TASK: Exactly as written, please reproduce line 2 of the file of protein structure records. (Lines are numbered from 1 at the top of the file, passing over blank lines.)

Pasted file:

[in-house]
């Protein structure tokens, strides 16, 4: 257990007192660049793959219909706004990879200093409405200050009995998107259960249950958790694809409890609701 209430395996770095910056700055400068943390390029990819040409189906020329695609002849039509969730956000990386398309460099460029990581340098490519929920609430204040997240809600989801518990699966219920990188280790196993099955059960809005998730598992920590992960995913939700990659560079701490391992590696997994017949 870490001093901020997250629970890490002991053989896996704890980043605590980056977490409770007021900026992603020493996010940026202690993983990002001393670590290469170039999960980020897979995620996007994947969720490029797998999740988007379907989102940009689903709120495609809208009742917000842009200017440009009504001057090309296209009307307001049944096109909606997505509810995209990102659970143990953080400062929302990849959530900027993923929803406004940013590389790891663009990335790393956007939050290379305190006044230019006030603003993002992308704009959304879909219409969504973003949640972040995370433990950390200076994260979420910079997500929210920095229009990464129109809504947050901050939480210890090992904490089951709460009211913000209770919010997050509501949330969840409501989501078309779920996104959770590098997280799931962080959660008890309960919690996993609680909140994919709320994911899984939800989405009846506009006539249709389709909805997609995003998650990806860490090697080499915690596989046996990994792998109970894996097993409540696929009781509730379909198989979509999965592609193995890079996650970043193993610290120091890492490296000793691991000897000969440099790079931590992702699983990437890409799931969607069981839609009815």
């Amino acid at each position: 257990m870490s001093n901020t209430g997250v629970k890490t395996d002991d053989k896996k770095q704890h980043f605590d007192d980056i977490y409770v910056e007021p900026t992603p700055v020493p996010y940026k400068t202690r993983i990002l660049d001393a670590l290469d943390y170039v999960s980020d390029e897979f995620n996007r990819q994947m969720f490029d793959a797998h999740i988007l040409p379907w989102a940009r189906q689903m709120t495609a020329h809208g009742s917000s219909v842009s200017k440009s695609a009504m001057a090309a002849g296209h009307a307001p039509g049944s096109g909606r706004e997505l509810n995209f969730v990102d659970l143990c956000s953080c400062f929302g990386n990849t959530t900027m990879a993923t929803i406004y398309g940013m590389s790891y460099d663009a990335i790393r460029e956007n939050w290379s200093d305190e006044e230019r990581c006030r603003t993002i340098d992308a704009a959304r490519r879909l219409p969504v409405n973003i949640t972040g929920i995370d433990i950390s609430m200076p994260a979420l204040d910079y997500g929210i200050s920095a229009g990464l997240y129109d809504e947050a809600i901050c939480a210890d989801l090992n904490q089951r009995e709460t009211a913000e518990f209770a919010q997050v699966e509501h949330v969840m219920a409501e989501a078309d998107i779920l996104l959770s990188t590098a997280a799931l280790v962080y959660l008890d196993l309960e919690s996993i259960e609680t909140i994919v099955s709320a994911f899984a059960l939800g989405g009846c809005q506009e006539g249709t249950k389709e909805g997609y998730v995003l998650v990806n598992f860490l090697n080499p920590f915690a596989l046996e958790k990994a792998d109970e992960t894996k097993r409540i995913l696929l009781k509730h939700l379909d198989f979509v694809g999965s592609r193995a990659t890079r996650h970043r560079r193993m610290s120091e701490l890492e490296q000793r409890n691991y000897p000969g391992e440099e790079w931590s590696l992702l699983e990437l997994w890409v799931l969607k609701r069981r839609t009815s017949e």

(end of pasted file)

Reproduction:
């Protein structure tokens, strides 16, 4: 257990007192660049793959219909706004990879200093409405200050009995998107259960249950958790694809409890609701 209430395996770095910056700055400068943390390029990819040409189906020329695609002849039509969730956000990386398309460099460029990581340098490519929920609430204040997240809600989801518990699966219920990188280790196993099955059960809005998730598992920590992960995913939700990659560079701490391992590696997994017949 870490001093901020997250629970890490002991053989896996704890980043605590980056977490409770007021900026992603020493996010940026202690993983990002001393670590290469170039999960980020897979995620996007994947969720490029797998999740988007379907989102940009689903709120495609809208009742917000842009200017440009009504001057090309296209009307307001049944096109909606997505509810995209990102659970143990953080400062929302990849959530900027993923929803406004940013590389790891663009990335790393956007939050290379305190006044230019006030603003993002992308704009959304879909219409969504973003949640972040995370433990950390200076994260979420910079997500929210920095229009990464129109809504947050901050939480210890090992904490089951709460009211913000209770919010997050509501949330969840409501989501078309779920996104959770590098997280799931962080959660008890309960919690996993609680909140994919709320994911899984939800989405009846506009006539249709389709909805997609995003998650990806860490090697080499915690596989046996990994792998109970894996097993409540696929009781509730379909198989979509999965592609193995890079996650970043193993610290120091890492490296000793691991000897000969440099790079931590992702699983990437890409799931969607069981839609009815």